CARLSON:  But he must have been aware that he was losing millions and millions and millions of dollars, correct?

THOMAS:  You know, he was aware of it.  But the compulsion overcame the feelings that you describe that most of us would have.  You're—you're importing or assuming—and properly and understandably so—a rational train of thought.  That's one of the evils of this particular problem, is it destroys rationality.  No rational person would squander $14 million in 10 months. 

CARLSON:  There's no question your client's insane, whether it's the drug's fault or not.  Of course, you lose $14 million it's bad.

I'm just saying that people with compulsions to drink, to do drugs, to gamble, are not completely insane.  They understand they're destroying themselves, and that's why many of them reach out to other people to help them.  There is an element of free will in this disease, even if you're taking Parkinson's medication.  So why didn't he do that?

THOMAS:  There's not much of an element of free will when you're choosing between the only drug that will give you any normalcy in your life and a byproduct that you don't know is being created by that drug. 

CARLSON:  But I'm wondering—I guess I'm not going to ask you for a fifth time why he didn't go to Gamblers Anonymous.  Why didn't his wife pipe up?  Apparently, the Las Vegas casinos treated them like the whales they were, and sent them on a cruise to Alaska, and gave them all kinds of comps.  She must have known. 

THOMAS:  She didn't know how much.  If you've been to—if you've been to Las Vegas, you know wives don't gamble with husbands.  And he had his own—their money separately.  She didn't know. 

CARLSON:  Wait a minute.  Didn't the casino send them to Alaska on a cruise?

THOMAS:  I'm sorry?

CARLSON:  Did the casino—did a casino send your client on a cruise to Alaska?

THOMAS:  They did.  She knew that they were gambling money.  She had no idea it was in the millions. 

CARLSON:  OK.  Well, I'm sure she didn't.  But I mean, she couldn't have imagined she was being sent on a cruise because her husband was winning at the craps table, correct?

THOMAS:  I don't know what she imagined about that.  She's a high school math teacher.  I don't think she knows beans about it. 

CARLSON:  She does now. 

THOMAS:  She does now.  And in fact, it was her ultimate questioning that led to Max's seeking some help where he was taken off the drug. 

CARLSON:  Wait.  Just to go back to something you said.  She's a math teacher you said?

THOMAS:  Yes, she's a math teacher. 

CARLSON:  But not—obviously, not a very good math teacher if she couldn't figure out that he was losing a lot of money. 

THOMAS:  Now, that's not so. 

CARLSON:  No, no, no, wait.  Come on.  I mean...

THOMAS:  You can't draw that conclusion if you don't know what's happening. 

CARLSON:  Well, because your case rests on the notion that he is not -

·         and his wife, by extension—is not in any way responsible for losing all this dough.  And I'm just suggesting that a math teacher and an aware human being might suspect that something was terribly wrong. 

Where did the $14 million come from, anyway?

THOMAS:  He sold his practice when he had to retire because of the Parkinson's.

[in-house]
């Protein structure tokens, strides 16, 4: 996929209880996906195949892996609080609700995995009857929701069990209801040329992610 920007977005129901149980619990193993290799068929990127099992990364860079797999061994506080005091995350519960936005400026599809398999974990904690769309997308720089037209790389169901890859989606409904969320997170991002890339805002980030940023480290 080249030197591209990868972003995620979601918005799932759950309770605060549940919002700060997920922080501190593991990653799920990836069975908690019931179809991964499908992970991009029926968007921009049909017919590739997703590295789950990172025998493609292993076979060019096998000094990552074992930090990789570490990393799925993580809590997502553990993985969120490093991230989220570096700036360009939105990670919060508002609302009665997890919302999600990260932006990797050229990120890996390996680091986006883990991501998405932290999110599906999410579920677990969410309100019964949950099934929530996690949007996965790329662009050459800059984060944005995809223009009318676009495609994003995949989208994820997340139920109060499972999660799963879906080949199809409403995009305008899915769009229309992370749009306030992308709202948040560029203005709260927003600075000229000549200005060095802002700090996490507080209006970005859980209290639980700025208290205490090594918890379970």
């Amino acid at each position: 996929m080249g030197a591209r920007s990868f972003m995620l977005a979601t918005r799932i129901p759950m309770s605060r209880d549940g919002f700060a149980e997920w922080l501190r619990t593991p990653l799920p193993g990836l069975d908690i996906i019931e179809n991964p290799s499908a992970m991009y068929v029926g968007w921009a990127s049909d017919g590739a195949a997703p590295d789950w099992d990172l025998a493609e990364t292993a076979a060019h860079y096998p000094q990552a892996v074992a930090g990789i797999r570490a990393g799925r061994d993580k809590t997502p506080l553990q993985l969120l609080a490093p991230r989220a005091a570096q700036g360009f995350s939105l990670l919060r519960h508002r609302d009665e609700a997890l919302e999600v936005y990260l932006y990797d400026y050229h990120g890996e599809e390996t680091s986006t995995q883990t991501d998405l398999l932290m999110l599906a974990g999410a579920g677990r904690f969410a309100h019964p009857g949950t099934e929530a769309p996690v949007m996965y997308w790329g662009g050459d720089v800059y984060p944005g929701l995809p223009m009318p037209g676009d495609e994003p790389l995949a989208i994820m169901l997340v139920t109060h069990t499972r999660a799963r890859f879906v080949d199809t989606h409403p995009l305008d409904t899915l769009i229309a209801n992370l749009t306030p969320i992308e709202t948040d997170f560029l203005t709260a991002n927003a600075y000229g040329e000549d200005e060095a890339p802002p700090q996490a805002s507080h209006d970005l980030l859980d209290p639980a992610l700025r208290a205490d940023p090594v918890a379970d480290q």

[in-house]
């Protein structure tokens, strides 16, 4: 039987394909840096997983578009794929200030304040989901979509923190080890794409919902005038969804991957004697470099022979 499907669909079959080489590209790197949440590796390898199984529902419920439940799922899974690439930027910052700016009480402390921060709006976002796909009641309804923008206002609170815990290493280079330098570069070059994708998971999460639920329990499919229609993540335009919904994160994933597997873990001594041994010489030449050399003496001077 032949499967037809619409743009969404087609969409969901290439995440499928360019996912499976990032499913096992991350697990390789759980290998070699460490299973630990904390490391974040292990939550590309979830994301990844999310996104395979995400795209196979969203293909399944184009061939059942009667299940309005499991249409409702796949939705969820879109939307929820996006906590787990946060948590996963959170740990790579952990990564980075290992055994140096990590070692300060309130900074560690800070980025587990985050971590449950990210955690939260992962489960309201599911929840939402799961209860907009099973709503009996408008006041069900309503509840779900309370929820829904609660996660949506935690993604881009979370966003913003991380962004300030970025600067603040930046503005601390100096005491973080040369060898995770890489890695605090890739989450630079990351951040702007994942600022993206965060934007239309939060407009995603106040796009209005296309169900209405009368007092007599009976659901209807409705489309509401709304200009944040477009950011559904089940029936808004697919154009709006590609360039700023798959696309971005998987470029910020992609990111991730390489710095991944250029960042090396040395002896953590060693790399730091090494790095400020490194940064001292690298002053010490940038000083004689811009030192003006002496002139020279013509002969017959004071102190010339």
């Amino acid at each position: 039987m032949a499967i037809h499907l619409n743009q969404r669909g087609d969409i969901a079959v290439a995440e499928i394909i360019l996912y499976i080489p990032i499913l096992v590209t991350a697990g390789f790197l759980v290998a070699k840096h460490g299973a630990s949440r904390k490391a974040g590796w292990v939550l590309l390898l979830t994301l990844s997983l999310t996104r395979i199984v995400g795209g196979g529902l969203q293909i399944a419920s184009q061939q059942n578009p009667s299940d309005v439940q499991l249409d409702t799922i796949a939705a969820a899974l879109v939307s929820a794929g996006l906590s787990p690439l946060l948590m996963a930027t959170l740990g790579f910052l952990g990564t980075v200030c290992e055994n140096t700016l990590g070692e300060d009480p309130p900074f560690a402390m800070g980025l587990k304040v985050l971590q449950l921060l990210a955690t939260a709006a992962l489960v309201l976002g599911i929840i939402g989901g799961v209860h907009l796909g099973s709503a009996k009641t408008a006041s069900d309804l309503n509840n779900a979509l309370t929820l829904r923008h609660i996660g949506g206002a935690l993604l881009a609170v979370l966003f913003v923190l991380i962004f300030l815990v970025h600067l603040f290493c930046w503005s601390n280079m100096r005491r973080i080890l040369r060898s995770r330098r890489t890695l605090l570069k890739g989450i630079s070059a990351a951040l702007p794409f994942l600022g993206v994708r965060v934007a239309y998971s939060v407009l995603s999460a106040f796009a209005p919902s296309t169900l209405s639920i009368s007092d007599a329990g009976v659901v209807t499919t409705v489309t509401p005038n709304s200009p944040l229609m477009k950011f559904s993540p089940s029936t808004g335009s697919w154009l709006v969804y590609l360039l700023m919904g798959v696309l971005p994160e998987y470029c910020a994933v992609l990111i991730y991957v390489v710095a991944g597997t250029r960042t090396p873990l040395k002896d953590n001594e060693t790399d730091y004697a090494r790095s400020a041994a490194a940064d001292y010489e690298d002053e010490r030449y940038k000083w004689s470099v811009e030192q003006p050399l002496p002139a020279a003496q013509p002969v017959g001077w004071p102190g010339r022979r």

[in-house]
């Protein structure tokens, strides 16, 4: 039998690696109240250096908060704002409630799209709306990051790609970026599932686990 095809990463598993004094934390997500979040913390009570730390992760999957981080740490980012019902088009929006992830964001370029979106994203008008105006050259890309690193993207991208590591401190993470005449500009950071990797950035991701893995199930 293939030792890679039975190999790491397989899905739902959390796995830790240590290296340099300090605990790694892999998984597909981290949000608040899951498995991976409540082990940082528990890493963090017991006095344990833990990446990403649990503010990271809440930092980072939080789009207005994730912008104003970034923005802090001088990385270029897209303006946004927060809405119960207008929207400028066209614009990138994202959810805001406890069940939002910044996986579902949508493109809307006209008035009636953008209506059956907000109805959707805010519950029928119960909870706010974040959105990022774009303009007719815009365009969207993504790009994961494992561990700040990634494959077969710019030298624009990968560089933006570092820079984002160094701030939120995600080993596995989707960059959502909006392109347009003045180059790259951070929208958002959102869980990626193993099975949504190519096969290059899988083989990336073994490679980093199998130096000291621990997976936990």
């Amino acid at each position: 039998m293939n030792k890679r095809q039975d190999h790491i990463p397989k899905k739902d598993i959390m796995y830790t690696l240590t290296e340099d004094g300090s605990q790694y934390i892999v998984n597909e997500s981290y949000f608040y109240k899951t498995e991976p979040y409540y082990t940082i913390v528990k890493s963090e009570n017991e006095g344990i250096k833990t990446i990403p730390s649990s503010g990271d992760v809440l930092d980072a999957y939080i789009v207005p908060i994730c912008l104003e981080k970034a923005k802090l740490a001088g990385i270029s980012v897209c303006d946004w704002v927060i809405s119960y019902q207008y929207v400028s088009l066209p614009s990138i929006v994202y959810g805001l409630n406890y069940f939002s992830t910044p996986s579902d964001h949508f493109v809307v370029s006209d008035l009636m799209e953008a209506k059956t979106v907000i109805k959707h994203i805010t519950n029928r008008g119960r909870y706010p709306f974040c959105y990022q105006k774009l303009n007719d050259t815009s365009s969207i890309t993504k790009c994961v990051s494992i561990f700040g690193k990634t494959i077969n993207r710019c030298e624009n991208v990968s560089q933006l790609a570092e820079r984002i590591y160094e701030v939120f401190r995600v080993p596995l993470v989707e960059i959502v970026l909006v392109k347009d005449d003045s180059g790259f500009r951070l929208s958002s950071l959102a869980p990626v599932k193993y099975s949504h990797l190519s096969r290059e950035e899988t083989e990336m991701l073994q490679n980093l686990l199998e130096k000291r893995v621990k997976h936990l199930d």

CARLSON:  Do you think there's any chance you're going to get this money back?

THOMAS:  Sure there's a chance I'm going to get this money back. 

CARLSON:  From the casinos or from the drug company?

THOMAS:  Both.  The drug companies have an obligation to warn what they know about, if it's a threat, and they didn't do that.  If they would had warned him, like anybody else, or most other drugs, then he could have gotten the help or taken the steps that he ultimately did once the warnings came out. 

CARLSON:  Finally, has any Las Vegas casino ever returned money to a person who claims he's a compulsive gambler?

THOMAS:  You know, I don't know the answer to that.  The ones that I do know about, the ones that went to final judgment, they did not.  I do know there have been several settlements where they have, in fact. 

CARLSON:  Boy, that would—if you win this, they're in deep trouble. 

THOMAS:  No, they really won't be.  This is a very unique statute that we have in Texas that we're suing under.  This isn't just generally saying give the money back because X, Y and Z.  This is saying give the money back because we have a very specific statute in Texas that I think prohibits what happened here.  So I can't imagine this case would ever repeat itself. 

CARLSON:  All right.  Tom Thomas, the attorney for Max Wells, the Parkinson's-afflicted doctor who's also apparently a pretty heavy gambler.  Thanks a lot.

THOMAS:  You bet.

CARLSON:  Stay tuned.  There's still plenty more tonight ahead on THE

SITUATION.

(BEGIN VIDEOTAPE)

CARLSON:  Identity crisis.  This teacher's past has ignited a firestorm. 

UNIDENTIFIED MALE:  I just want to let everybody know what's going on. 

CARLSON:  Wait till you hear why some parents don't want her near their kids. 

UNIDENTIFIED FEMALE:  The only thing surrounding this whole issue is fear. 

CARLSON:  And stall tactics.  I'll show you why this city hall restroom is giving a whole new meaning to the term “head.”

UNIDENTIFIED FEMALE:  It's disgusting. 

CARLSON:  And meet one court jester who will gladly jump through hoops for the home team.